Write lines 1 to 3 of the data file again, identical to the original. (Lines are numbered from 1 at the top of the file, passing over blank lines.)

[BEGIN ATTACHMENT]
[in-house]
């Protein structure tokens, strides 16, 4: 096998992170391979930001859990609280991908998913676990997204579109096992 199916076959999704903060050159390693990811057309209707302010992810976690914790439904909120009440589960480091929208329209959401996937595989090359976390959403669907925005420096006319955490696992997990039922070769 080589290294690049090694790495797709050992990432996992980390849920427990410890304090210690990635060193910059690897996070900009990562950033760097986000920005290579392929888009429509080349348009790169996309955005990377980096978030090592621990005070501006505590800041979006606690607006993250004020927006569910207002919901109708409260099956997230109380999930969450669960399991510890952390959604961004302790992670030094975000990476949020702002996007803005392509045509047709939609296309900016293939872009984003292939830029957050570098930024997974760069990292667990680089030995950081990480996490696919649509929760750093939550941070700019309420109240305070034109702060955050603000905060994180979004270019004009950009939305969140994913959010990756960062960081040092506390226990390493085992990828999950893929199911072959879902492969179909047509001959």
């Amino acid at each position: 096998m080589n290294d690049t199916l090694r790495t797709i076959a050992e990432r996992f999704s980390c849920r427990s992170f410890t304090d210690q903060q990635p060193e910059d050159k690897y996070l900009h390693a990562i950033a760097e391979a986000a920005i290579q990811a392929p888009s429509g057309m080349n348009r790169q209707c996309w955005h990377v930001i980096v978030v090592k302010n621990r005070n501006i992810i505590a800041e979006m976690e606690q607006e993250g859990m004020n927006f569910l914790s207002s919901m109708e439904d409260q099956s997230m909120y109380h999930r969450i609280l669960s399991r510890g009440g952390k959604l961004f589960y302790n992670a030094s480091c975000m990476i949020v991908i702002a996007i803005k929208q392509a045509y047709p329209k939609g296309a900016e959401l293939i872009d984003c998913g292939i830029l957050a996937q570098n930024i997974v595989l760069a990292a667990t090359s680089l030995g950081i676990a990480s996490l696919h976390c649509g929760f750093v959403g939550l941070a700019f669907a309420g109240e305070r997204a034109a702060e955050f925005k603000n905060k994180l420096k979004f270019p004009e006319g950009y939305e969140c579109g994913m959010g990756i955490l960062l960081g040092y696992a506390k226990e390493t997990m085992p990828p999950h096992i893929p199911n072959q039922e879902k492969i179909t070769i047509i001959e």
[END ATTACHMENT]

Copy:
[in-house]
């Protein structure tokens, strides 16, 4: 096998992170391979930001859990609280991908998913676990997204579109096992 199916076959999704903060050159390693990811057309209707302010992810976690914790439904909120009440589960480091929208329209959401996937595989090359976390959403669907925005420096006319955490696992997990039922070769 080589290294690049090694790495797709050992990432996992980390849920427990410890304090210690990635060193910059690897996070900009990562950033760097986000920005290579392929888009429509080349348009790169996309955005990377980096978030090592621990005070501006505590800041979006606690607006993250004020927006569910207002919901109708409260099956997230109380999930969450669960399991510890952390959604961004302790992670030094975000990476949020702002996007803005392509045509047709939609296309900016293939872009984003292939830029957050570098930024997974760069990292667990680089030995950081990480996490696919649509929760750093939550941070700019309420109240305070034109702060955050603000905060994180979004270019004009950009939305969140994913959010990756960062960081040092506390226990390493085992990828999950893929199911072959879902492969179909047509001959």
């Amino acid at each position: 096998m080589n290294d690049t199916l090694r790495t797709i076959a050992e990432r996992f999704s980390c849920r427990s992170f410890t304090d210690q903060q990635p060193e910059d050159k690897y996070l900009h390693a990562i950033a760097e391979a986000a920005i290579q990811a392929p888009s429509g057309m080349n348009r790169q209707c996309w955005h990377v930001i980096v978030v090592k302010n621990r005070n501006i992810i505590a800041e979006m976690e606690q607006e993250g859990m004020n927006f569910l914790s207002s919901m109708e439904d409260q099956s997230m909120y109380h999930r969450i609280l669960s399991r510890g009440g952390k959604l961004f589960y302790n992670a030094s480091c975000m990476i949020v991908i702002a996007i803005k929208q392509a045509y047709p329209k939609g296309a900016e959401l293939i872009d984003c998913g292939i830029l957050a996937q570098n930024i997974v595989l760069a990292a667990t090359s680089l030995g950081i676990a990480s996490l696919h976390c649509g929760f750093v959403g939550l941070a700019f669907a309420g109240e305070r997204a034109a702060e955050f925005k603000n905060k994180l420096k979004f270019p004009e006319g950009y939305e969140c579109g994913m959010g990756i955490l960062l960081g040092y696992a506390k226990e390493t997990m085992p990828p999950h096992i893929p199911n072959q039922e879902k492969i179909t070769i047509i001959e």